Early in March, 1923, however, a raiding party of Free State soldiers found a republican dump at Knocknagoshel. The dump was mined and the explosion killed two privates and three officers, one of whom had notoriously tortured Republican prisoners. This was to become the pretext for the Ballyseedy “reprisal”. Efforts to link the Knocknagoshel explosion to Ballyseedy must be exposed as lying propaganda. All armies lay mines against their enemies in time of war; taking prisoners out from jail and tying them over mines is not warfare. Nor does another excuse stand up, one half-heartedly advanced sometimes that “some officers” in Tralee acted savagely, without orders, and carried out the massacre, unauthorised. Article 4, of the Hague Convention (1899) laid down: “prisoners of war are in the power of the hostile government, but not of the individuals of corps who capture them. They must be humanely treated”. Some Free State officers disassociated themselves from and expressed horror at the Ballyseedy atrocity. One related that he went to Dublin to complain about such “excesses” and was dismissed for his efforts.

The most damning evidence comes from free state sources. The Free State Defence Minister lied in the Dáil about what happened. “Prisoners held locally were to remove obstacles. At Ballyseedy, Killarney and Caherciveen prisoners were killed by trapmines laid by their own comrades against Free State soldiers…” The following month (7th April 1923) a military Enquiry in Tralee was still saying that the “accident” happened over an IRA mine – and even added that two Free Staters officers and a sergeant had been injured in the same blast! This peace of window-dressing was so far-fetched that they never produced the men supposedly injured.

Nor was Ballyseedy the only outrage. Next morning Kerry 2nd Brigade got their turn when five more prisoners were taken out for similar treatment at Ccountess Bridge, Killarney. Again the miracle: four – Stephen Buckley, Jerry O’Donoghue, Dan O’Donoghue and Tim Murphy – died amid bombs and a hail of bullets, but Tadhg Coffey lived to tell of their deliberate, pre-planned murder. Five days later, on 12th March five prisoners of Kerry 3rd Brigade were blown to pieces on the road outside Baghaghs Workhouse, Caherciveen. On this occasion nobody survived but a Free State officer became so disgusted at the action that he insisted on letting the truth be known. Truth came out in regard to each atrocity.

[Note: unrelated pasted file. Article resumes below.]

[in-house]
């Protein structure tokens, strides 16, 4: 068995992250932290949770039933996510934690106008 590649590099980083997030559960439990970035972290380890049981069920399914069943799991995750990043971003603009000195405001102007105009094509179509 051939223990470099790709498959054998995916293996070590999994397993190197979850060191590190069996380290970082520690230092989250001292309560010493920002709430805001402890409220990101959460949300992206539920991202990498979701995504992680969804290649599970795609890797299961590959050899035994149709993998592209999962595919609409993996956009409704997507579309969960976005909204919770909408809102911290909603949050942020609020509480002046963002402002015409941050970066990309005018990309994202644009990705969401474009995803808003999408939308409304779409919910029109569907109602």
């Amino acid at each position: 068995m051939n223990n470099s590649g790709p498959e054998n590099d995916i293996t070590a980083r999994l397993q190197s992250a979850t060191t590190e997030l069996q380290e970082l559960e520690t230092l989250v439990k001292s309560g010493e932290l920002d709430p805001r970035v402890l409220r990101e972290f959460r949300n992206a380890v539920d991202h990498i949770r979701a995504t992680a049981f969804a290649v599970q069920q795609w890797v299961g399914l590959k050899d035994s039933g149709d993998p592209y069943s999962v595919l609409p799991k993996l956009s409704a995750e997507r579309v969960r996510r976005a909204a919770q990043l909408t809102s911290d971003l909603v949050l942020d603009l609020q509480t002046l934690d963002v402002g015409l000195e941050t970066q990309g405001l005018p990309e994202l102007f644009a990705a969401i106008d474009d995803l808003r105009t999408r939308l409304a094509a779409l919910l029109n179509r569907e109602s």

Kerry had more to suffer, however. On 14th March, far away in Donegal, three Kerry Republican soldiers, Charlie Daly, Dan Enright and Tim O’ Sullivan were taken out of their cells and shot, along with their Derry comrade, Sean Larkin. On 18th April, Aero Lyons had to come out of Clashmealcon Caves and was riddled as he fell from the cliff top; already Tom McGrath and Pat O’Shea had drowned as they tried to swim from the caves; on 25th April, Richard (Rudge) Hathaway, James Greaney and James McEnery were shot against the wall in Ballymullen Barracks.

Many people who should have protested at these atrocities remained silent, either through fear during those terrible days, or from some even less worthy motives. Hypocrites in high places held sway.

There is a lonely crossroads in Kerry, south-west Ireland.

“Around Kerry in the autumn and winter of 1922 and the spring of 1923, an ominous wall of silence was drawn. The rumours that came through were so terrible that they were scarcely believed. Those rumours were less terrible than the truth.”

The events of those dark days in Kerry can be summed up by the statement of the commander of the Free Staters in January 1923, Paddy Daly: “Nobody asked me to take any kid gloves to Kerry and I didn’t take them”.

(Dorothy McCardle, ‘Tragedies of Kerry’)

On 6 March 1923, five Free State soldiers, among them a well-known torturer of prisoners of war, were killed when they were lured into a booby trap bomb near Knocknagoshel.

Late that night, other Free State soldiers chained a number of prisoners of war around a bomb at Ballyseedy Cross and detonated it under them.

For days afterwards the birds were eating human flesh off the trees at Ballyseedy Cross.
They sent back the wrong number of coffins to Tralee the next day.
There was no way of knowing how many men had been killed.
Eight prisoners of war were murdered that night at Ballyseedy Cross.
Nine coffins were sent back to Tralee the next day.
What were the people of Tralee to do with that ninth coffin?
A mother wailed: ‘But my son was six feet tall. How can he come home to me in such a small coffin?
They would not let the mother open that coffin.

Posted by

Stair na hÉireann is steeped in Ireland's turbulent history, culture, ancient secrets and thousands of places that link us to our past and the present. With insight to folklore, literature, art, and music, you’ll experience an irresistible tour through the remarkable Emerald Isle.

3 thoughts on “Irish Civil War: What Really Happened At Ballyseedy!

  1. My Grandmother’s brother was killed in one of those killings. She left Ireland and came to Canada. She never forgave the British.

    Like

Comments are closed.